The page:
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As is my custom, when I find myself teaching clients a particular lesson over and over, I immortalize the lesson in writing. So, here goes ...
Pretty much every dog I train has some sort of behavior "problem." I enclose "problem" in quotation marks because that is what humans call it ... but that's rarely what it actually is. More accurately, the "problem" is just a simple dog behavior, such as chewing, barking, jumping up on people, nipping, whining, etc. Those are "problems" for us, but they are just ... what dogs do.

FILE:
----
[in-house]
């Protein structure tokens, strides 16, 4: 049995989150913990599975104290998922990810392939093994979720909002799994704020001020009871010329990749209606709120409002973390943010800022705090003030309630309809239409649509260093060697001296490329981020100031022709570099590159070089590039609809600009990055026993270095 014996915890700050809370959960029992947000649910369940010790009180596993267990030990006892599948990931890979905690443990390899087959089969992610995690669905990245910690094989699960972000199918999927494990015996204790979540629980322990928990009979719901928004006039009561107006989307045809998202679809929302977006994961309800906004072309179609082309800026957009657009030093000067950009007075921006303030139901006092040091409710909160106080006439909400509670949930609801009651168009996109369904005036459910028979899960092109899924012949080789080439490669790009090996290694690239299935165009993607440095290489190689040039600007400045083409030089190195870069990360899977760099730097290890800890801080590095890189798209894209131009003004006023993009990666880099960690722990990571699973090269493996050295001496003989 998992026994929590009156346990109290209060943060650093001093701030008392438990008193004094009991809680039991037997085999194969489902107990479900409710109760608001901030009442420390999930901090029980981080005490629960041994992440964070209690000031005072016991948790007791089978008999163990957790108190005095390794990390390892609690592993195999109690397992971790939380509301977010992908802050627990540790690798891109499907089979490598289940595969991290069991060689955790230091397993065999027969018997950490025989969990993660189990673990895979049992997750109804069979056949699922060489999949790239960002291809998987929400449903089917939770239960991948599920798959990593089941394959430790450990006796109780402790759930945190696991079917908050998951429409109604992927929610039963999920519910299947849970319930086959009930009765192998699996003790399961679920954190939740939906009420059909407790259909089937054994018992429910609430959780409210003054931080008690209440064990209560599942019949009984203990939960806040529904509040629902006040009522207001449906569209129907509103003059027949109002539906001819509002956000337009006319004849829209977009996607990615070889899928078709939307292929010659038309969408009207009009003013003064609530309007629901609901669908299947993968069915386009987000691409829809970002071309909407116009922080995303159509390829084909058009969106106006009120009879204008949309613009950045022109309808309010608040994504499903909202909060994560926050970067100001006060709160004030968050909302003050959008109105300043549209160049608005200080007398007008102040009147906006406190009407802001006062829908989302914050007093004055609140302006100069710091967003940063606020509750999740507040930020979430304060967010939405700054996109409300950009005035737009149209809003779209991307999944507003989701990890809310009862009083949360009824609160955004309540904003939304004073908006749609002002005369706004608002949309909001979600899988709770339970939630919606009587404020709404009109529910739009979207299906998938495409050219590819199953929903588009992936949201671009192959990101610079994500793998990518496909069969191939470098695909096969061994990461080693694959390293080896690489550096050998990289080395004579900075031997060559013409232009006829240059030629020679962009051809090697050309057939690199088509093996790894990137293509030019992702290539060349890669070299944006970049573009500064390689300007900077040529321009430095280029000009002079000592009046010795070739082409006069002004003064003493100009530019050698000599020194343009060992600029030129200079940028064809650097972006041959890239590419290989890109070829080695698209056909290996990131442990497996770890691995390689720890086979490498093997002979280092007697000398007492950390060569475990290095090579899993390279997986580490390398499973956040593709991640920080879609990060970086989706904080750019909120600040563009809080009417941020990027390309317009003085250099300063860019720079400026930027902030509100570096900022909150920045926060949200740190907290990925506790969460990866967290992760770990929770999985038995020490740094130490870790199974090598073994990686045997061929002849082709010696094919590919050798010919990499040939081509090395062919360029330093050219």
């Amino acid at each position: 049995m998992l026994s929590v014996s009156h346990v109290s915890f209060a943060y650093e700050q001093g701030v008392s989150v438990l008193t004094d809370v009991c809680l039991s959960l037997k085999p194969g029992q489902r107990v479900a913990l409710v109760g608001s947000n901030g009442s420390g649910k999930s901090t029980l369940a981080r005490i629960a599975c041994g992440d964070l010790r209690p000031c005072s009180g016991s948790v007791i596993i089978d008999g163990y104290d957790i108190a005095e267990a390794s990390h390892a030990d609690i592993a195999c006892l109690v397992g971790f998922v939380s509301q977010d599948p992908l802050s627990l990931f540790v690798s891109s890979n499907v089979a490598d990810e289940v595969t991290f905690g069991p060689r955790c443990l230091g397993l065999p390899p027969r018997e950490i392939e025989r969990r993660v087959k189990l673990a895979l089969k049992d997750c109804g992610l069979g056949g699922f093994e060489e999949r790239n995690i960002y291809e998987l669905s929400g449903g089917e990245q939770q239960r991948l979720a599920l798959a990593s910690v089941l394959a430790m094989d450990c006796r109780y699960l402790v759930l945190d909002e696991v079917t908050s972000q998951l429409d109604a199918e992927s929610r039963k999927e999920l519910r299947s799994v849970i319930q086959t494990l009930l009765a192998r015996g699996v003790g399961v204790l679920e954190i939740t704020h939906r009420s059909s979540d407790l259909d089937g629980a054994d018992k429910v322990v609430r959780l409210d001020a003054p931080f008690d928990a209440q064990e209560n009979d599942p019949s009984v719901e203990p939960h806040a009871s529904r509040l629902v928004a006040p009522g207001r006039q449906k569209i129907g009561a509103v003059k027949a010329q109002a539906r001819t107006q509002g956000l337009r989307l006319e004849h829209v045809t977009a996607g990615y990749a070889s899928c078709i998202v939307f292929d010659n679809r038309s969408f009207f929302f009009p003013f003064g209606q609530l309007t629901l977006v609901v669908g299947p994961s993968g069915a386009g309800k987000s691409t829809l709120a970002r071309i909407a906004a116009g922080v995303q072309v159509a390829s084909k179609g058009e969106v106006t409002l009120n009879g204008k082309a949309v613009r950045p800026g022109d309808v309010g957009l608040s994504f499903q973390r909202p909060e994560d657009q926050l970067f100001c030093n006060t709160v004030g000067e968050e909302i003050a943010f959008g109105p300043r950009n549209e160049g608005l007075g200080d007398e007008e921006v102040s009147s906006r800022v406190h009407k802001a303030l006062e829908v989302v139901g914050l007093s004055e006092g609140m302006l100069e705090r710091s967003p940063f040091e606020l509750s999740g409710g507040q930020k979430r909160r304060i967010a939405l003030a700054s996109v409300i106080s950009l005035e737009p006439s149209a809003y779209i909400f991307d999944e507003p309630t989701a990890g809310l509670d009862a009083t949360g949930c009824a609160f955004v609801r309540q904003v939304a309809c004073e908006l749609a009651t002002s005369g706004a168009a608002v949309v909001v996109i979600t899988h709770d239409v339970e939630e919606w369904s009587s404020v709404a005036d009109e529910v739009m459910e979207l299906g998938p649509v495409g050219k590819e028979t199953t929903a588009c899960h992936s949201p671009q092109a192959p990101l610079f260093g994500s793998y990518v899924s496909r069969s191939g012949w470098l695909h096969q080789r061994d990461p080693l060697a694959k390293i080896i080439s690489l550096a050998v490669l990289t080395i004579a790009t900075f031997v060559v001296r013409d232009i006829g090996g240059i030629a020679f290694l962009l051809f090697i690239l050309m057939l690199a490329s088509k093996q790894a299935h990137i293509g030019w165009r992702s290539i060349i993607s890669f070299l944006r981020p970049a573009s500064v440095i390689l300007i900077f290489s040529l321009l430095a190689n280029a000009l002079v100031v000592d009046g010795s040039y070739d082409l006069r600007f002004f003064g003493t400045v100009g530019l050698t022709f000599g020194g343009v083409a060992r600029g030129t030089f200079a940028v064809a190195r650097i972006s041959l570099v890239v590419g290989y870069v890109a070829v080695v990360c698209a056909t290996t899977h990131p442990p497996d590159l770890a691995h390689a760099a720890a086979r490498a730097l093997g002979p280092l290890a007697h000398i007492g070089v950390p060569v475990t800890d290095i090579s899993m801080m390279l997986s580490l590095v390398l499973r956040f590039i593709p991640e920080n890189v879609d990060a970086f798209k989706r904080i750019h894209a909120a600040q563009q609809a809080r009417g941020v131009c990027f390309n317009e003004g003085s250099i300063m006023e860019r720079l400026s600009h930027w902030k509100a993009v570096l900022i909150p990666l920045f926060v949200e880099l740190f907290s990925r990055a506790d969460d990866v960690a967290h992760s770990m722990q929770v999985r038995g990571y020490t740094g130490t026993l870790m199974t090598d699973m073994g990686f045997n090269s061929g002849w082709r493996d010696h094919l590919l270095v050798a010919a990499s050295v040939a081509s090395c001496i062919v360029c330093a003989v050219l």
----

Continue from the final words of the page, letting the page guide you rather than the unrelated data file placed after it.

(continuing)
Does your dog constantly jump on you? Is he rambunctious in the house? Does he plow over the kids? Does he stubbornly mouth you when he wants you to play with him? Does it seem he can scarcely contain himself? Below are a few guidelines on teaching your overly-excited dog to calm down.
In this five part series, I am discussing some well-intentioned but serious mistakes dog owners commonly make that actually cause behavior problems in their pets. I'm also suggesting some tips that will improve your dog's confidence, obedience and overall wellbeing.
This article covers: